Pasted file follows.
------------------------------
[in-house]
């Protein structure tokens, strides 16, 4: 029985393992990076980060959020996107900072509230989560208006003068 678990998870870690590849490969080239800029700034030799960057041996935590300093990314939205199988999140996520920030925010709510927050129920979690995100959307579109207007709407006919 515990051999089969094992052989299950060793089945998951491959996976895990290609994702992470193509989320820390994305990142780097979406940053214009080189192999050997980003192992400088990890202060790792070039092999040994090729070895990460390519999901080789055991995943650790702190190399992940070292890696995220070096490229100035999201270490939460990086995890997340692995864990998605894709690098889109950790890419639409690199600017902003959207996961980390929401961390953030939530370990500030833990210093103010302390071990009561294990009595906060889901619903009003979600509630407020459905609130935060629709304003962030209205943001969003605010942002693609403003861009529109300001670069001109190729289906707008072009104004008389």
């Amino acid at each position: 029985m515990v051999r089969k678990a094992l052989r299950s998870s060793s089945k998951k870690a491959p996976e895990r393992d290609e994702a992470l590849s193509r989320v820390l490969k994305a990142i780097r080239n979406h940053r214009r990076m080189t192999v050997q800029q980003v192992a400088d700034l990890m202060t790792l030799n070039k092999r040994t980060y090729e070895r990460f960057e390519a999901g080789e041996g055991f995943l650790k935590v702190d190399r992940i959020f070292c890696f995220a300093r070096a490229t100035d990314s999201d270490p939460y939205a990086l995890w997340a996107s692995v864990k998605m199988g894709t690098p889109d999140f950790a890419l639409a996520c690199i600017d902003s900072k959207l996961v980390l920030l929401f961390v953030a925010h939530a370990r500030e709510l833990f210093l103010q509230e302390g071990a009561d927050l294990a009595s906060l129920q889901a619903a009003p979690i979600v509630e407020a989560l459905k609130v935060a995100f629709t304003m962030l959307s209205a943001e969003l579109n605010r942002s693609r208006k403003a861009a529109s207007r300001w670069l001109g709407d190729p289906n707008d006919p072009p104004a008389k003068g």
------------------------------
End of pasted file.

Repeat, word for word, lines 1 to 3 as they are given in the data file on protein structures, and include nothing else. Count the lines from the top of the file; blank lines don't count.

[in-house]
């Protein structure tokens, strides 16, 4: 029985393992990076980060959020996107900072509230989560208006003068 678990998870870690590849490969080239800029700034030799960057041996935590300093990314939205199988999140996520920030925010709510927050129920979690995100959307579109207007709407006919 515990051999089969094992052989299950060793089945998951491959996976895990290609994702992470193509989320820390994305990142780097979406940053214009080189192999050997980003192992400088990890202060790792070039092999040994090729070895990460390519999901080789055991995943650790702190190399992940070292890696995220070096490229100035999201270490939460990086995890997340692995864990998605894709690098889109950790890419639409690199600017902003959207996961980390929401961390953030939530370990500030833990210093103010302390071990009561294990009595906060889901619903009003979600509630407020459905609130935060629709304003962030209205943001969003605010942002693609403003861009529109300001670069001109190729289906707008072009104004008389």
């Amino acid at each position: 029985m515990v051999r089969k678990a094992l052989r299950s998870s060793s089945k998951k870690a491959p996976e895990r393992d290609e994702a992470l590849s193509r989320v820390l490969k994305a990142i780097r080239n979406h940053r214009r990076m080189t192999v050997q800029q980003v192992a400088d700034l990890m202060t790792l030799n070039k092999r040994t980060y090729e070895r990460f960057e390519a999901g080789e041996g055991f995943l650790k935590v702190d190399r992940i959020f070292c890696f995220a300093r070096a490229t100035d990314s999201d270490p939460y939205a990086l995890w997340a996107s692995v864990k998605m199988g894709t690098p889109d999140f950790a890419l639409a996520c690199i600017d902003s900072k959207l996961v980390l920030l929401f961390v953030a925010h939530a370990r500030e709510l833990f210093l103010q509230e302390g071990a009561d927050l294990a009595s906060l129920q889901a619903a009003p979690i979600v509630e407020a989560l459905k609130v935060a995100f629709t304003m962030l959307s209205a943001e969003l579109n605010r942002s693609r208006k403003a861009a529109s207007r300001w670069l001109g709407d190729p289906n707008d006919p072009p104004a008389k003068g």